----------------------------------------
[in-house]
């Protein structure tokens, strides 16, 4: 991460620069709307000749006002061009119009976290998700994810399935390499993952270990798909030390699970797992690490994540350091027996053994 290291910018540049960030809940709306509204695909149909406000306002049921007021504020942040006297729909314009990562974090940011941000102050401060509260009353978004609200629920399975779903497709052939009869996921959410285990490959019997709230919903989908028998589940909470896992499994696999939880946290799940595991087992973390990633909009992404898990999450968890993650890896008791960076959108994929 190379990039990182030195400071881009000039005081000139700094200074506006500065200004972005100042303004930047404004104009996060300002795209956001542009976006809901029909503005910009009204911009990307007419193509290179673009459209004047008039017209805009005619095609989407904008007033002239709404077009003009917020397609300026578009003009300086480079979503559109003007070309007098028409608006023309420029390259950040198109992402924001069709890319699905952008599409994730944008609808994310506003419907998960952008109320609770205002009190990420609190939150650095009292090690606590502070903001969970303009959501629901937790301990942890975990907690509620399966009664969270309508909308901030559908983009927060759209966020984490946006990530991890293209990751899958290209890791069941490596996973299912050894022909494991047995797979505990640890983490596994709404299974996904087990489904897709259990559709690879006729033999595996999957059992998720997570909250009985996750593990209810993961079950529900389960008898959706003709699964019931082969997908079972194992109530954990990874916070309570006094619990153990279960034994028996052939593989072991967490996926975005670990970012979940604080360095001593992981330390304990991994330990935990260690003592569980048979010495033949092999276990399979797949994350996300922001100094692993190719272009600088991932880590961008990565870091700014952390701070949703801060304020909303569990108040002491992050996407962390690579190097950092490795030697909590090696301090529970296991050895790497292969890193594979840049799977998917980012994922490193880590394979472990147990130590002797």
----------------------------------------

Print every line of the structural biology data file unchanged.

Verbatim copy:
[in-house]
């Protein structure tokens, strides 16, 4: 991460620069709307000749006002061009119009976290998700994810399935390499993952270990798909030390699970797992690490994540350091027996053994 290291910018540049960030809940709306509204695909149909406000306002049921007021504020942040006297729909314009990562974090940011941000102050401060509260009353978004609200629920399975779903497709052939009869996921959410285990490959019997709230919903989908028998589940909470896992499994696999939880946290799940595991087992973390990633909009992404898990999450968890993650890896008791960076959108994929 190379990039990182030195400071881009000039005081000139700094200074506006500065200004972005100042303004930047404004104009996060300002795209956001542009976006809901029909503005910009009204911009990307007419193509290179673009459209004047008039017209805009005619095609989407904008007033002239709404077009003009917020397609300026578009003009300086480079979503559109003007070309007098028409608006023309420029390259950040198109992402924001069709890319699905952008599409994730944008609808994310506003419907998960952008109320609770205002009190990420609190939150650095009292090690606590502070903001969970303009959501629901937790301990942890975990907690509620399966009664969270309508909308901030559908983009927060759209966020984490946006990530991890293209990751899958290209890791069941490596996973299912050894022909494991047995797979505990640890983490596994709404299974996904087990489904897709259990559709690879006729033999595996999957059992998720997570909250009985996750593990209810993961079950529900389960008898959706003709699964019931082969997908079972194992109530954990990874916070309570006094619990153990279960034994028996052939593989072991967490996926975005670990970012979940604080360095001593992981330390304990991994330990935990260690003592569980048979010495033949092999276990399979797949994350996300922001100094692993190719272009600088991932880590961008990565870091700014952390701070949703801060304020909303569990108040002491992050996407962390690579190097950092490795030697909590090696301090529970296991050895790497292969890193594979840049799977998917980012994922490193880590394979472990147990130590002797």